March 31, 2005
by John Fonte
When President Bush discusses immigration policy with Mexican President Vicente Fox, he should challenge the purpose and legitimacy of Mexico's promotion of dual citizenship. To understand the significance of this issue, let us examine the case of Manual de la Cruz.
Mr. de la Cruz emigrated from Mexico in the early 1970s. Eventually, he became an American citizen and took the Oath of Allegiance in which he "absolutely and entirely renounced all allegiance and fidelity" to any "foreign state." Yet in 2004 Mr. de la Cruz was elected to the Zacatecas state legislature and declared loyalty to the Mexican Republic, violating the Oath of Allegiance that he took to the United States. The point is not to pick on Mr. de la Cruz, who seems to be a very gifted individual, but to examine the relationship between dual citizenship and American democracy.
Unlike many other nations, American citizenship is not based on racial, religious or ethnic identity. It is based, instead, on political loyalty to American constitutional democracy. People from anywhere in the world can become Americans. But if our great historical success in assimilating millions of immigrants is going to continue, ultimately newcomers must be loyal to the U.S. Constitution and not to any other constitution.
Mexican legislative bodies have reserved seats for deputies representing Mexicans living in the United States. The general idea makes sense, but the problem is the Mexican government has designated as "Mexicans" naturalized American citizens and even their children born in the United States. Several years ago, Fox Cabinet member Juan Hernandez declared "we are betting" Mexican-Americans will "think Mexico first" to the "seventh generation." Thus, Mexican government policies directly challenge American national interests in patriotically assimilating these newcomers.
Clearly, people of Mexican ancestry who are citizens of the United States are Americans, not "Mexicans living abroad," anymore than American citizens of Italian ancestry are "Italians living abroad." If the United States accepts the principle that it is legitimate for foreign-born citizens (or, worse, for their American-born children) to maintain political allegiance to the foreign state from which they emigrated, we have accepted a racial-ethnic definition of citizenship that makes a mockery of our 200-year old immigration ideal.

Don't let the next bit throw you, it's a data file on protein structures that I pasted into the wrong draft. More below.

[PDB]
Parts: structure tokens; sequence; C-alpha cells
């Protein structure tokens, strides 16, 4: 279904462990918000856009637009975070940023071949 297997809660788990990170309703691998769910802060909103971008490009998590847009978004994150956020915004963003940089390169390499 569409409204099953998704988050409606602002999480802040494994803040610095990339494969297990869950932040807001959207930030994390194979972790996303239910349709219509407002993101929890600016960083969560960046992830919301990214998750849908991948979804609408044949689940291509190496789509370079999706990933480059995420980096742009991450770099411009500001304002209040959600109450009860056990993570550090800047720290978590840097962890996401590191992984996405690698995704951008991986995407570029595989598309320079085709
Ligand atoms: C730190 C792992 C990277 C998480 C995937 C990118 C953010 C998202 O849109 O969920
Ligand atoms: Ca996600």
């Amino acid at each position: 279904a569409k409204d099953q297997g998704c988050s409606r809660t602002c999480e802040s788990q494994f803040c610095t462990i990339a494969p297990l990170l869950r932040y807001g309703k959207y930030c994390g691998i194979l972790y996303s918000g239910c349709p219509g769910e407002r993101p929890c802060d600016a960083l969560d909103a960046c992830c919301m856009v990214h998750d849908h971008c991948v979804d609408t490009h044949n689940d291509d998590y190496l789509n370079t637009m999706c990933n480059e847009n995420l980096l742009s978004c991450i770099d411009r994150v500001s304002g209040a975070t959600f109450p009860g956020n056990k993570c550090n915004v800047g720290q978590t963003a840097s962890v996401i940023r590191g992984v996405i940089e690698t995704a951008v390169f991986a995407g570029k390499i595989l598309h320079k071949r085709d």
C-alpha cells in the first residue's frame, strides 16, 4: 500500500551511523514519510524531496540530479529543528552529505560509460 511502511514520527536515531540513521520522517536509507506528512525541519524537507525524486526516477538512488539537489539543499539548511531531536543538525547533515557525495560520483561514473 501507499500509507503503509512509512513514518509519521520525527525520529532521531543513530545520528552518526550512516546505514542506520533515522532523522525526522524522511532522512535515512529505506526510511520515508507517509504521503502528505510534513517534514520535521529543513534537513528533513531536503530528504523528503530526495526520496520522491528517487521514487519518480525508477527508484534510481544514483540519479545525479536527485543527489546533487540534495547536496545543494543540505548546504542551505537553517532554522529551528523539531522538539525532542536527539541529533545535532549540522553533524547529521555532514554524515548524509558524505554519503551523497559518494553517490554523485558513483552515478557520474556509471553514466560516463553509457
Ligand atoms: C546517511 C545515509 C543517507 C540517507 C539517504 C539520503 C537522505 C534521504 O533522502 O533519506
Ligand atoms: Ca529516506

In effect, Americans would have accepted the old Germanic concept of das Volk (or Latinized, its Spanish equivalent of La Raza) in which the "race" trumps citizenship. Unfortunately, like the British in the War of 1812 (who insisted "once an Englishmen always an Englishmen"), today, the Mexican government favors a racial-ethnic standard of national identity.
Dual citizenship is wrong in principle. It violates the American ideal of equality of citizenship. It means dual citizens are, in effect, privileged "supra-citizens" because unlike other Americans they have voting power in more than one state and are loyal to more than one constitution.
Some people argue that even if the principle of retaining political loyalty to the "old country" is inconsistent with the moral basis of American democracy, it is good in practice because immigrant dual citizens promote "pro-American" and "democratic" values in their birth countries. While this sounds reasonable, it is often not the case.
For example, Mr. de la Cruz was elected as a member of the traditionally populist anti-American, Democratic Revolutionary Party (PRD), whose Web site in 2003 had pictures not only of the currently fashionable Che Guevara, but of V.I. Lenin.
The coming debate over immigration should not simply focus on labor-market economics, while ignoring the integrity of U.S. citizenship. When Congress and the Bush administration address changes in immigration laws, they must address the threat that increasing dual (and thus racial-ethnic) citizenship poses to the traditional American concept that a naturalized citizen transfers political allegiance to the United States.
In 1967, by a 5-4 decision, the U.S. Supreme Court overturned 200 years of constitutional practice by prohibiting Congress from stripping U.S. citizenship from naturalized citizens who vote in foreign elections. Nevertheless, Congress has authority to enact legislation establishing legal sanctions (such as heavy fines) against naturalized citizens who clearly violate the Oath of Allegiance they freely took by voting in foreign elections and being elected to foreign legislatures. These sanctions would serve two purposes: (1) to discourage the practice, and (2) to remind everyone (Americans and the rest of the world alike) we are serious about the Oath of Allegiance and about our traditional ideal of political rather than racial or ethnic citizenship. It is time to add the idea of challenging and curbing dual citizenship to our immigration reform discussion.
This article appeared in The Washington Times on March 22, 2005.
John Fonte is a Senior Fellow and Director of Hudson's Center for American Common Culture.
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